Have campaigners lost the fight to save Sutton Coldfield’s green belt?
7th June 2014
Sutton Coldfield Rural has discovered that Birmingham City Council are tendering for a masterplanner to devise a scheme to support its desire to build an urban extension on the Sutton Coldfield green belt to the west of the A38 at Walmley.
The masterplanner will be charged with providing key supporting documents to fully optimise the effectiveness of the land use and infrastructure, ensuring the ‘highest standards of sustainability and design’ are executed.
The overall scheme is expected to deliver up to 6,000 houses, two new primary schools, secondary school, health centre set in a green corridor leading to the New Hall Valley Country Park.
So is the fight over to save the Sutton Coldfield green belt? No!
Birmingham City Council’s Development Plan 2013 says by law, it must deliver enough land to accommodate its objectively assessed housing need [NPPF Para 47] of 84,000 houses, although it only has capacity for 51,500, between 2011 and 2031.
Due to a reported shortfall in available land, the city Council has opted for an urban extension on green belt land at Langley (Area C) and Peddimore (Area D) in Sutton Coldfield, as well as seeking to construct 33,000 homes within neighbouring councils’ boundaries.
From the Council’s point of view, devising a masterplan is a sensible approach. During the recent consultation, developers were lobbying BCC en mass for further green belt to be released to enable up to 10,000 houses. The same pack of developers’ who have land interests on the other green belt sites at Four Oaks and Trinity, will have or will be working away on their own masterplans to get the Council’s strategy thrown out on poor sustainability grounds.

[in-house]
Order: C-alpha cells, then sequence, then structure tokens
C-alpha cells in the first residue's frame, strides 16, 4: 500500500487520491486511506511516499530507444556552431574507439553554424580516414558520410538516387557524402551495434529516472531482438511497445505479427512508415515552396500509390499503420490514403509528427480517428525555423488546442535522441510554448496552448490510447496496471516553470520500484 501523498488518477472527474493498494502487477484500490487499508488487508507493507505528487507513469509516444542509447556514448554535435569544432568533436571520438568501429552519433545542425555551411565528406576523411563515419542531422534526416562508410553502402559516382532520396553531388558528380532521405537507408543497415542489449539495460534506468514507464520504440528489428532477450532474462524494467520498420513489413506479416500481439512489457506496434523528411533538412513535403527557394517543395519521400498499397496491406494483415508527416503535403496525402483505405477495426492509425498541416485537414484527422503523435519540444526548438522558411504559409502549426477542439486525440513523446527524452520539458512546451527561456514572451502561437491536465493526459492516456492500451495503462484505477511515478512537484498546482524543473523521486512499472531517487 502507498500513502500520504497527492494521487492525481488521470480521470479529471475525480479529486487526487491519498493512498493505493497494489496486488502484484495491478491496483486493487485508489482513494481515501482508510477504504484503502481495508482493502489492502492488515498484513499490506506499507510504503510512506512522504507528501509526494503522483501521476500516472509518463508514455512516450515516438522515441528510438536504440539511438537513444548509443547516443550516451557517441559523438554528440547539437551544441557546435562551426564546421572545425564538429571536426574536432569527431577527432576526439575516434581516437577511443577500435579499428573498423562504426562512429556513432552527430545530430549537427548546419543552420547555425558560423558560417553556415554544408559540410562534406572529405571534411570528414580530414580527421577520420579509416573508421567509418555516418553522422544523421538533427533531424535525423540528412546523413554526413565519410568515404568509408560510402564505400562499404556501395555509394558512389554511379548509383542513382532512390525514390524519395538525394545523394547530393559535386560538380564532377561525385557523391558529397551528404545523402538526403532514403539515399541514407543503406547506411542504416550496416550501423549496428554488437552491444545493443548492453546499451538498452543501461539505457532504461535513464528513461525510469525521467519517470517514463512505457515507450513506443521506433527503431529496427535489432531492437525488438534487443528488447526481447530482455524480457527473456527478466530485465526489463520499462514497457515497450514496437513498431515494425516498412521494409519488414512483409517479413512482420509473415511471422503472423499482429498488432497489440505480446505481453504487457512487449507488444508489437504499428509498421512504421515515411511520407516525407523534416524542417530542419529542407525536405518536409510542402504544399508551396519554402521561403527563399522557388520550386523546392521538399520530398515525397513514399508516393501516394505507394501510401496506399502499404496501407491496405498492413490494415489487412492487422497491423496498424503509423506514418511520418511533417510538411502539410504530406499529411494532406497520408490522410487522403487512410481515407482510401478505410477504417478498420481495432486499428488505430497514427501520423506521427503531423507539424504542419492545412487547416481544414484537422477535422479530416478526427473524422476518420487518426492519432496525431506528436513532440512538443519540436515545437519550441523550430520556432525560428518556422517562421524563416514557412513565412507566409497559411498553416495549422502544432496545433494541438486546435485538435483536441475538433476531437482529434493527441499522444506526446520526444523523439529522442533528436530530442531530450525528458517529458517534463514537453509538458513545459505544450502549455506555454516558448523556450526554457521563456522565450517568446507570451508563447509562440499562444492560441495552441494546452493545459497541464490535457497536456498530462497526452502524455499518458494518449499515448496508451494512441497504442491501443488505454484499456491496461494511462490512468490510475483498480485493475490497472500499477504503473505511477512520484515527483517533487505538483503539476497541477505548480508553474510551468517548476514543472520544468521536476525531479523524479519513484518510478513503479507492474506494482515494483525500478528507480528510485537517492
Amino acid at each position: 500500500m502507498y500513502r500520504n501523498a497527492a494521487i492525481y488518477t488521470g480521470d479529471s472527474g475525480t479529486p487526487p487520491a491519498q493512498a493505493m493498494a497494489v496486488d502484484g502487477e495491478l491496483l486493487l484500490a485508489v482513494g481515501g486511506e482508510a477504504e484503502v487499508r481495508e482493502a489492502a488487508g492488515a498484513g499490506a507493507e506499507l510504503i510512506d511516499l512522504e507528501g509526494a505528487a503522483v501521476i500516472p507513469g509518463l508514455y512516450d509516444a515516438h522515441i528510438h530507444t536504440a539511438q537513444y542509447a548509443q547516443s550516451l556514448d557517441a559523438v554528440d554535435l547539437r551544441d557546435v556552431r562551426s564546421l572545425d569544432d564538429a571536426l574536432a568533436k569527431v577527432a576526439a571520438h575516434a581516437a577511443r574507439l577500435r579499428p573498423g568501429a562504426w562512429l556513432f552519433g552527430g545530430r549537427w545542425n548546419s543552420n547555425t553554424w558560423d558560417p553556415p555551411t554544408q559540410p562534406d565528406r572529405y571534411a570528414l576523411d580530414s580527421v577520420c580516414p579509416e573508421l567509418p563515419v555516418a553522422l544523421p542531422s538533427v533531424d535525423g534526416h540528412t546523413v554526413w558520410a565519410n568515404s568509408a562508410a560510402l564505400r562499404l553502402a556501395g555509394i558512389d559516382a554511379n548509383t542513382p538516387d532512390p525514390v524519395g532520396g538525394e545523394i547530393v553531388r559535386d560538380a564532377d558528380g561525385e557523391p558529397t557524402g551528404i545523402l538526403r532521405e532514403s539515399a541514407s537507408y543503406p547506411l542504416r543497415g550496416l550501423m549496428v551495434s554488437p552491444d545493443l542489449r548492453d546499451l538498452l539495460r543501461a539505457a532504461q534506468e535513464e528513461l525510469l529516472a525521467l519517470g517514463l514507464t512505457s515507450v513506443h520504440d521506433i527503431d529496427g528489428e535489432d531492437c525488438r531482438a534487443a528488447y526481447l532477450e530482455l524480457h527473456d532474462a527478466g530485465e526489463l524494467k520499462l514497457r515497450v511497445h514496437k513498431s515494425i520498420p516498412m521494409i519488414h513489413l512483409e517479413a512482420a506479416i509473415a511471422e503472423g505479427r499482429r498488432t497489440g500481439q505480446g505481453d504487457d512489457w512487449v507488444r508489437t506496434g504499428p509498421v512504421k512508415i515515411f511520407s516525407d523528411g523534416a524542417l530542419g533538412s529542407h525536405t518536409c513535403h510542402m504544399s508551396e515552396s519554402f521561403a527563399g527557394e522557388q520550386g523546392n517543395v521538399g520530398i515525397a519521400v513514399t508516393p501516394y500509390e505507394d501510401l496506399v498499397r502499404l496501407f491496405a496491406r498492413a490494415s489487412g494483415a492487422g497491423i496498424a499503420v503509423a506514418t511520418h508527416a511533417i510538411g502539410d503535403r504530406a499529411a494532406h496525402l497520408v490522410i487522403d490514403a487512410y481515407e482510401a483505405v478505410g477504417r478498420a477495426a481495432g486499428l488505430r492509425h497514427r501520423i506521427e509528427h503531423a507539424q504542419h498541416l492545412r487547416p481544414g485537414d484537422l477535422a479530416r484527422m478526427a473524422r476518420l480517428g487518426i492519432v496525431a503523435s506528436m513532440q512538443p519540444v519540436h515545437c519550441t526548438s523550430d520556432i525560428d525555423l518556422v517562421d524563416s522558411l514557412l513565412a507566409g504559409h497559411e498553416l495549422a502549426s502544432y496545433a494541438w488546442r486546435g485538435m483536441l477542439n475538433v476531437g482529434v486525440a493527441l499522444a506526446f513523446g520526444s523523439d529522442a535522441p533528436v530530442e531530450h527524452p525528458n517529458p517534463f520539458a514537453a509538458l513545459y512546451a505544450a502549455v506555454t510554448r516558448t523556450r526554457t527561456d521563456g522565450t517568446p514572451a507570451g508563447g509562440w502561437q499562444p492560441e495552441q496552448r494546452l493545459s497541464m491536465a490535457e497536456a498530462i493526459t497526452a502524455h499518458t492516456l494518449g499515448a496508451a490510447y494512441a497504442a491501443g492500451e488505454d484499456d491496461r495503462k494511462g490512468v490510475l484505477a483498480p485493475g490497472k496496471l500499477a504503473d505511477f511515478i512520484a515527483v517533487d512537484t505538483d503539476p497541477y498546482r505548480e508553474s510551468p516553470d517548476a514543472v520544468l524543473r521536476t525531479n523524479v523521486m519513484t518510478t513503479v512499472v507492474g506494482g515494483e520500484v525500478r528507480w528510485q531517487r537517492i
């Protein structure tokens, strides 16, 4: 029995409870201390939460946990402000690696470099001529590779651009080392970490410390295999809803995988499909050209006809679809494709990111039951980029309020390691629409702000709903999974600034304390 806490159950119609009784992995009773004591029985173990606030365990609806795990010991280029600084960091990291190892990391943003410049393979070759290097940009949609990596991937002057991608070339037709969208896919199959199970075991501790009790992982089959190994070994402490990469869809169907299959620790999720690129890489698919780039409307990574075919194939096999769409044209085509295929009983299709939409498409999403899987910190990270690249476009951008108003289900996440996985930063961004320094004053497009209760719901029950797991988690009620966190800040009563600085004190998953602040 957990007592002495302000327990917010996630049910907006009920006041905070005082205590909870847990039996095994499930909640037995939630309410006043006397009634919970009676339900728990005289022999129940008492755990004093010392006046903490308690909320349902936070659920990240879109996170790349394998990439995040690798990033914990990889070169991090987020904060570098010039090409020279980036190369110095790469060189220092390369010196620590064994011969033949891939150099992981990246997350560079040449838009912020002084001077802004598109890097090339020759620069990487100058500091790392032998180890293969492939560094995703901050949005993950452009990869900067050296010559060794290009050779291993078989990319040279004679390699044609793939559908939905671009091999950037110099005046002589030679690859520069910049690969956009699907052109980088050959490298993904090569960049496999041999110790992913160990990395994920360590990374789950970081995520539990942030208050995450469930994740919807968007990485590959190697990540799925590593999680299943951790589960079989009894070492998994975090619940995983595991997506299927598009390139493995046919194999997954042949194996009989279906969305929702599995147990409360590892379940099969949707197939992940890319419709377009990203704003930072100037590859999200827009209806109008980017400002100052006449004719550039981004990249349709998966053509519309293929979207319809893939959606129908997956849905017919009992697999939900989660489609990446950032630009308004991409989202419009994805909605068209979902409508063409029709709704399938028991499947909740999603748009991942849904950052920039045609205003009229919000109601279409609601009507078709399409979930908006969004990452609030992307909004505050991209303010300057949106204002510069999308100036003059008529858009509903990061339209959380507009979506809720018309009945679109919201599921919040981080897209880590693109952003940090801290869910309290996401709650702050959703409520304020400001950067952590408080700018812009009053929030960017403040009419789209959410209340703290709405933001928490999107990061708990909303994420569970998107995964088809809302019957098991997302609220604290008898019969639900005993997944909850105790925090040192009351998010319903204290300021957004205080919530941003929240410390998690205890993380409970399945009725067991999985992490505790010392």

So it is business as usual as far as residents and campaigners are concerned and we will continue to press for zero development on the green belt.
The same arguments raised at the start of the year are still relevant.
Example: Birmingham City Council has failed to show how their full objectively assessed housing needs will be met. We know the draft Local Plan is unsound because it fails to propose an effective strategy to deal with the cross-boundary development needs which it has identified.
This, along with the other arguments will be presented to the planning inspector during the examination by Sutton Coldfield Rural.
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